A (Softball) Field Of Dreams

I'm in the second row, all the way to the left.A couple weeks ago, I played the last softball game of my final year in the local children’s league. And now I feel like part of me is missing. I played for ten years, eleven seasons in all.

I never played because I thought it would be a career and I’m nowhere near good enough to play for a college team but I don’t care. Some of my teammates take the sport very seriously; they have several games each weekend and play so much that they already have back and shoulder problems in their teens.

Me, I just show up to have fun. I’m perfectly content to rotate between second base, left field, and right field. (I used to play first base but that was when I was the oldest and therefore tallest girl on the team. Now I’m too short.) I don’t even care whether or not my team wins. I love games where one team narrowly beats the other, because that means both teams played hard and tried their best.

Around this time next year, things will feel out of place. Softball doesn’t have much of a place in my life for three-quarters of the year, then for a while it seems like there’s games every other day. A third of my summer memories are of softball games and practices. (In case you’re wondering, the other two-thirds are comprised of 4-H memories and memories of vacations out West where Dad made us hike halfway up a mountain to go look at a rock or something.) Although I no longer remember my first game at age seven, I remember that first practice. In particular, I remember being awed by the older players. They could catch! They could pitch! They didn’t get tagged out!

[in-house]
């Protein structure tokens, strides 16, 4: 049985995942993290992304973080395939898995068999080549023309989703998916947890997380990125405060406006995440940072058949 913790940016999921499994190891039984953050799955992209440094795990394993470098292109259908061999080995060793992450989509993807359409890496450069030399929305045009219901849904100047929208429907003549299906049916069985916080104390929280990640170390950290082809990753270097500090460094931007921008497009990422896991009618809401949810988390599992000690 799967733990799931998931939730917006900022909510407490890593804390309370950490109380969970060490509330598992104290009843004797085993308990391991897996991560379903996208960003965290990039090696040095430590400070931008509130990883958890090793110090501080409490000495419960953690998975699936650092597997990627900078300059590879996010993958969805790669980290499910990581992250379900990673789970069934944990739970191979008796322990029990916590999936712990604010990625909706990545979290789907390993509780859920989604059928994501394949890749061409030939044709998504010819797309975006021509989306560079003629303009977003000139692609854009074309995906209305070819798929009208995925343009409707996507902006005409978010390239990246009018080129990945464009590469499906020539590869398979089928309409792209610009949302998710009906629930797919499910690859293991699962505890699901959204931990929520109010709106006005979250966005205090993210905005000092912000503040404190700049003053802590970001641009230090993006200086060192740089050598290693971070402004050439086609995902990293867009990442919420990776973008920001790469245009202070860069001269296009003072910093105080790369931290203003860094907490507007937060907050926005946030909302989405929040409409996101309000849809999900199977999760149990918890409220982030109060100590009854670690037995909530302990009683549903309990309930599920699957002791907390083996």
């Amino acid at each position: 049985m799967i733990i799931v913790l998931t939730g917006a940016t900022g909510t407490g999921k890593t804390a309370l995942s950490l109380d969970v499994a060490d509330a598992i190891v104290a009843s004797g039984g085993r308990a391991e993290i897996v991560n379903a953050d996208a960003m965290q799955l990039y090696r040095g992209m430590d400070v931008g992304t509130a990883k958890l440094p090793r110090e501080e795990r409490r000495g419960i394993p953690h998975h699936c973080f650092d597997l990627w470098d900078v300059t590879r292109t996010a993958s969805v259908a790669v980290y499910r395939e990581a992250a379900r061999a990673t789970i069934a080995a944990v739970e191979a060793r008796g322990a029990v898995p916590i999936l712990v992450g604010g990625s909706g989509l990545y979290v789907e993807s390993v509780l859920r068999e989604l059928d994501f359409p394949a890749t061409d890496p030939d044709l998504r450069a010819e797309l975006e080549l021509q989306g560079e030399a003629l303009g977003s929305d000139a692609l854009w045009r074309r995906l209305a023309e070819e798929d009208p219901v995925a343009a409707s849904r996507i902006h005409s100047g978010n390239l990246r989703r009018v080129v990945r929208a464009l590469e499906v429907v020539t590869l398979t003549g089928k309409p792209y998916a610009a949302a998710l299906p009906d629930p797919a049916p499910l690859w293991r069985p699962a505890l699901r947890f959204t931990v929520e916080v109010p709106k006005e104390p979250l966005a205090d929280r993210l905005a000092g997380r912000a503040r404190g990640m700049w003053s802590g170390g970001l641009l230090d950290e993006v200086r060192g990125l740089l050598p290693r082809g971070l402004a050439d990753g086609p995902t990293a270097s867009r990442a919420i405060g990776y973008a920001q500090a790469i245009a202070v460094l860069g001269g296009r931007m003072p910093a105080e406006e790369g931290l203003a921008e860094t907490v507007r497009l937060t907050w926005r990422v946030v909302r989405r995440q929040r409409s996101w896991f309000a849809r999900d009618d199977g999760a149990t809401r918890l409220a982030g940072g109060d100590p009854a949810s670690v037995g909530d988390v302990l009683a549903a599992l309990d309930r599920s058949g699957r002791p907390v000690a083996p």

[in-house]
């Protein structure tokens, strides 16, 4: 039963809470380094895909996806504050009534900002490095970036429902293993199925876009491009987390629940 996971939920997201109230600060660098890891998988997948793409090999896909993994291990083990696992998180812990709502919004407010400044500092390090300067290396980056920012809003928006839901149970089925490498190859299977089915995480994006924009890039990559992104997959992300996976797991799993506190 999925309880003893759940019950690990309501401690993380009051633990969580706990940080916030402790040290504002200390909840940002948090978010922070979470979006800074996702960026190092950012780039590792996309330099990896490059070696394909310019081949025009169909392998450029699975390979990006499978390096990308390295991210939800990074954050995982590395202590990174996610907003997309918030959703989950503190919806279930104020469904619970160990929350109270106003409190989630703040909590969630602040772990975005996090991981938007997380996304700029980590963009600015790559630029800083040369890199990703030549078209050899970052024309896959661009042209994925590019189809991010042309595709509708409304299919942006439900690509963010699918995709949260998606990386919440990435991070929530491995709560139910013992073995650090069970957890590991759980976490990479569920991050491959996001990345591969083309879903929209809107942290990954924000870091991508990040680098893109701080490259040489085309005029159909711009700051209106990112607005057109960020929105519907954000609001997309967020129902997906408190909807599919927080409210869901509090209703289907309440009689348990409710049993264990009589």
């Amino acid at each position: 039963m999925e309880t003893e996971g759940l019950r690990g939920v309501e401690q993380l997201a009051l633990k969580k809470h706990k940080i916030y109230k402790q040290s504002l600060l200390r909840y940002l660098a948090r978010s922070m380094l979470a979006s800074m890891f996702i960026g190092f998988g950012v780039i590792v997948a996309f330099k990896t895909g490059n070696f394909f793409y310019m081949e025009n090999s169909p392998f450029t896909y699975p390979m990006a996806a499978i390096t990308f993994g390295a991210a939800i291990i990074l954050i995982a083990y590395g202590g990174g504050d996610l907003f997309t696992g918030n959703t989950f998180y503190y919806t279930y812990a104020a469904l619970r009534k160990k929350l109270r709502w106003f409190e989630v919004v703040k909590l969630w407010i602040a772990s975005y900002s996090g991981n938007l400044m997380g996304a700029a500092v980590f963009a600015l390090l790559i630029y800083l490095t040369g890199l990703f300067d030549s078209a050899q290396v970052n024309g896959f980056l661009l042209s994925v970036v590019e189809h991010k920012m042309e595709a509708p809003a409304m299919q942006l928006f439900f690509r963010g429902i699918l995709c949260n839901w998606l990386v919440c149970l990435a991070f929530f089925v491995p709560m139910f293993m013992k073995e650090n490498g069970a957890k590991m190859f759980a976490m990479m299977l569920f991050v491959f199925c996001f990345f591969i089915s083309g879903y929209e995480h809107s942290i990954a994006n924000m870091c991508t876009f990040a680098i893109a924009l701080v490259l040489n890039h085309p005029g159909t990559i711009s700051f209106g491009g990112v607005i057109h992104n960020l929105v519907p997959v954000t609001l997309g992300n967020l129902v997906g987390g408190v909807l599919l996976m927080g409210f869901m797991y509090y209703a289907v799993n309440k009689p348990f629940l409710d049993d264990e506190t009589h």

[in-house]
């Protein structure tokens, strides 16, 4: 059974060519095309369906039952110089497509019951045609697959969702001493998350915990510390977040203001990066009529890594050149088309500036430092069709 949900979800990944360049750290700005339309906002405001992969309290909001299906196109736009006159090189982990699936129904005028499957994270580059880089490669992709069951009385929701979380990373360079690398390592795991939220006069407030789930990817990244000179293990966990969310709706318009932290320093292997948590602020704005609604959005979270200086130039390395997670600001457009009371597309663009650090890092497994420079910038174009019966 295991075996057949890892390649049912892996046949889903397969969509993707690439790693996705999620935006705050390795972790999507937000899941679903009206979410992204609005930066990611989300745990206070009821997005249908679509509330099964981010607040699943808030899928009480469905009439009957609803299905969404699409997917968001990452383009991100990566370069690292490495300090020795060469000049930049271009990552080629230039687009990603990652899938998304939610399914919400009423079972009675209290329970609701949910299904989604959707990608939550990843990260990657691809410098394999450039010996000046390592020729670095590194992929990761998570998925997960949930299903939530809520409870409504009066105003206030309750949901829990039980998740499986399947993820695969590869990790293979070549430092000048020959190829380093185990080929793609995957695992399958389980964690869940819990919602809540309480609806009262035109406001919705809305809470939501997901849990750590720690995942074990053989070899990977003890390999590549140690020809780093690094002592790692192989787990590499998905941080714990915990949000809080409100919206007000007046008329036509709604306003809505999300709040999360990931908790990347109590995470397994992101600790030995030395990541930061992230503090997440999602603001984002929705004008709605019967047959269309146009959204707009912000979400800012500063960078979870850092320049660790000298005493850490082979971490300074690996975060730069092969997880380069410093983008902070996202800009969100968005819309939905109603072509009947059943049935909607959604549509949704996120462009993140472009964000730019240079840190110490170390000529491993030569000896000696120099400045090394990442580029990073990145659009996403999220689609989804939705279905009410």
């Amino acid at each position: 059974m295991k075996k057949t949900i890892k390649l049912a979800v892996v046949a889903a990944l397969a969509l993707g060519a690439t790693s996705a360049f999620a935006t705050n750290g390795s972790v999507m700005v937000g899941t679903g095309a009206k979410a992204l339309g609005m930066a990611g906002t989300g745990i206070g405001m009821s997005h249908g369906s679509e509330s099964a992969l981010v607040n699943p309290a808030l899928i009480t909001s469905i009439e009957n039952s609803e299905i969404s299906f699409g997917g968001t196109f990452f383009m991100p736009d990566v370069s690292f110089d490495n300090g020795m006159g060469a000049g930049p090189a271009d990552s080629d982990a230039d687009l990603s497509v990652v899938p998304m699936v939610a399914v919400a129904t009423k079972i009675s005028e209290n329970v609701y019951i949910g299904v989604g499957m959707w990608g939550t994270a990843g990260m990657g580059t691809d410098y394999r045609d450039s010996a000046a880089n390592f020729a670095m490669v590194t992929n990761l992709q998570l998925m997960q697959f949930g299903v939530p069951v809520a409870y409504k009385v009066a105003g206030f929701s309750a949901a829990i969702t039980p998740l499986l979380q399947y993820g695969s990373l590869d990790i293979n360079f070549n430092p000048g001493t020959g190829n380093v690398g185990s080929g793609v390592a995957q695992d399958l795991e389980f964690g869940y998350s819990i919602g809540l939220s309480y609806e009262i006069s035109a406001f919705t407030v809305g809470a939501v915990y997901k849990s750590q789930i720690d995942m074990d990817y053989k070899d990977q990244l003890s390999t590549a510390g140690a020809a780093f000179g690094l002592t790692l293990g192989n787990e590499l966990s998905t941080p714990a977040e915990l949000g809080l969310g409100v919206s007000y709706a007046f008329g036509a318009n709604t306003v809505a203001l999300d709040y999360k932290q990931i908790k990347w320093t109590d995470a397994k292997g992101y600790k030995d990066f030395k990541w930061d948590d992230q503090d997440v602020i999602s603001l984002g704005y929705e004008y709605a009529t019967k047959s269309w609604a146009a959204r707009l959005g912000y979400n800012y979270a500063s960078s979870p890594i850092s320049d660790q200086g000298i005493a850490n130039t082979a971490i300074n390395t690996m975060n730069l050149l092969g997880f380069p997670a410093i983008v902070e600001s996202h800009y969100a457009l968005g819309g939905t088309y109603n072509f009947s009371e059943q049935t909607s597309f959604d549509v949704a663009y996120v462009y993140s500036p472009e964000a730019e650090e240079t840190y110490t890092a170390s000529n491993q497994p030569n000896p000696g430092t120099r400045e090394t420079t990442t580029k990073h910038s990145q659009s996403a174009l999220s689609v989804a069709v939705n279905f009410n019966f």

They were, like, nine. But to a seven-year-old, that was really mature. If there’s a theme in my softball memories (other than OH MY GOD YES WE WON THE GAME DAD WE SHOULD GO TO DAIRY QUEEN AND GET ICE CREAM TO CELEBRATE), it’s that in the years when I moved up to a new age division, I always thought the older girls were. So. Cool. I realized only now that with my seventeenth birthday just months away, I’m older than the oldest girl on my team was when I joined the Senior division. (And nowhere near as awesome, sigh. Some peoples’ awkwardness disappears with age but mine lingers.) It freaks me out slightly that other girls on my team might think I’m cool because I’m older. People, I’m a Professional Dork! Don’t look up to me!